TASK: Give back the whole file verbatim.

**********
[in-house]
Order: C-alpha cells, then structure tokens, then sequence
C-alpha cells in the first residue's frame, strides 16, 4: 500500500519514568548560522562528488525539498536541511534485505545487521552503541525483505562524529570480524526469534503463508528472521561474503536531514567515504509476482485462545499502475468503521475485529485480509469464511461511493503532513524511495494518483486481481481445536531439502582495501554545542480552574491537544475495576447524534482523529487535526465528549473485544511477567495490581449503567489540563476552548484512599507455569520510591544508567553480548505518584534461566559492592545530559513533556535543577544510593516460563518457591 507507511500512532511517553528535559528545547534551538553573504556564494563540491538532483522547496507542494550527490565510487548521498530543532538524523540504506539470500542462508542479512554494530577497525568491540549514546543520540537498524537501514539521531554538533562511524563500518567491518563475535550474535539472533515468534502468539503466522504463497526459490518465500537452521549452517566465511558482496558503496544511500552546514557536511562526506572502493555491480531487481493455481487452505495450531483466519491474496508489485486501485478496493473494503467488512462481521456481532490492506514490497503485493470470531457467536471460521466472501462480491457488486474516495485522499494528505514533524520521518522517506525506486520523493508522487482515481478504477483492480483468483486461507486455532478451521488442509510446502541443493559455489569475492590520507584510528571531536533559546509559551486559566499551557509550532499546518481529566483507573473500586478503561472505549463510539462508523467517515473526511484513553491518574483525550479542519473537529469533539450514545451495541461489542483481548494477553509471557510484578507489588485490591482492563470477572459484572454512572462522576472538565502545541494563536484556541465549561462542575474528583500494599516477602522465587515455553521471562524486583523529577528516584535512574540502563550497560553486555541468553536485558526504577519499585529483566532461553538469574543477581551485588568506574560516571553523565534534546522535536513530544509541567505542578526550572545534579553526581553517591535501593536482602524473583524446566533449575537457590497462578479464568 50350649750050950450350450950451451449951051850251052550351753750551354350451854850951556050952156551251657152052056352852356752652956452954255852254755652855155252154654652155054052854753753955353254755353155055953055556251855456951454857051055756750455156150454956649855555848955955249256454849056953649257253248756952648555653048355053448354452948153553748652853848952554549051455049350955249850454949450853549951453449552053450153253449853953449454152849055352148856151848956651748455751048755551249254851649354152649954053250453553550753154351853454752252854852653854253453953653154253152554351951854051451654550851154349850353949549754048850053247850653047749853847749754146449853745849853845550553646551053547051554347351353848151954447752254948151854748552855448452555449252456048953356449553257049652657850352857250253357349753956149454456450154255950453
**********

[in-house]
Order: C-alpha cells, then structure tokens, then sequence
C-alpha cells in the first residue's frame, strides 16, 4: 500500500519514568548560522562528488525539498536541511534485505545487521552503541525483505562524529570480524526469534503463508528472521561474503536531514567515504509476482485462545499502475468503521475485529485480509469464511461511493503532513524511495494518483486481481481445536531439502582495501554545542480552574491537544475495576447524534482523529487535526465528549473485544511477567495490581449503567489540563476552548484512599507455569520510591544508567553480548505518584534461566559492592545530559513533556535543577544510593516460563518457591 507507511500512532511517553528535559528545547534551538553573504556564494563540491538532483522547496507542494550527490565510487548521498530543532538524523540504506539470500542462508542479512554494530577497525568491540549514546543520540537498524537501514539521531554538533562511524563500518567491518563475535550474535539472533515468534502468539503466522504463497526459490518465500537452521549452517566465511558482496558503496544511500552546514557536511562526506572502493555491480531487481493455481487452505495450531483466519491474496508489485486501485478496493473494503467488512462481521456481532490492506514490497503485493470470531457467536471460521466472501462480491457488486474516495485522499494528505514533524520521518522517506525506486520523493508522487482515481478504477483492480483468483486461507486455532478451521488442509510446502541443493559455489569475492590520507584510528571531536533559546509559551486559566499551557509550532499546518481529566483507573473500586478503561472505549463510539462508523467517515473526511484513553491518574483525550479542519473537529469533539450514545451495541461489542483481548494477553509471557510484578507489588485490591482492563470477572459484572454512572462522576472538565502545541494563536484556541465549561462542575474528583500494599516477602522465587515455553521471562524486583523529577528516584535512574540502563550497560553486555541468553536485558526504577519499585529483566532461553538469574543477581551485588568506574560516571553523565534534546522535536513530544509541567505542578526550572545534579553526581553517591535501593536482602524473583524446566533449575537457590497462578479464568 50350649750050950450350450950451451449951051850251052550351753750551354350451854850951556050952156551251657152052056352852356752652956452954255852254755652855155252154654652155054052854753753955353254755353155055953055556251855456951454857051055756750455156150454956649855555848955955249256454849056953649257253248756952648555653048355053448354452948153553748652853848952554549051455049350955249850454949450853549951453449552053450153253449853953449454152849055352148856151848956651748455751048755551249254851649354152649954053250453553550753154351853454752252854852653854253453953653154253152554351951854051451654550851154349850353949549754048850053247850653047749853847749754146449853745849853845550553646551053547051554347351353848151954447752254948151854748552855448452555449252456048953356449553257049652657850352857250253357349753956149454456450154255950453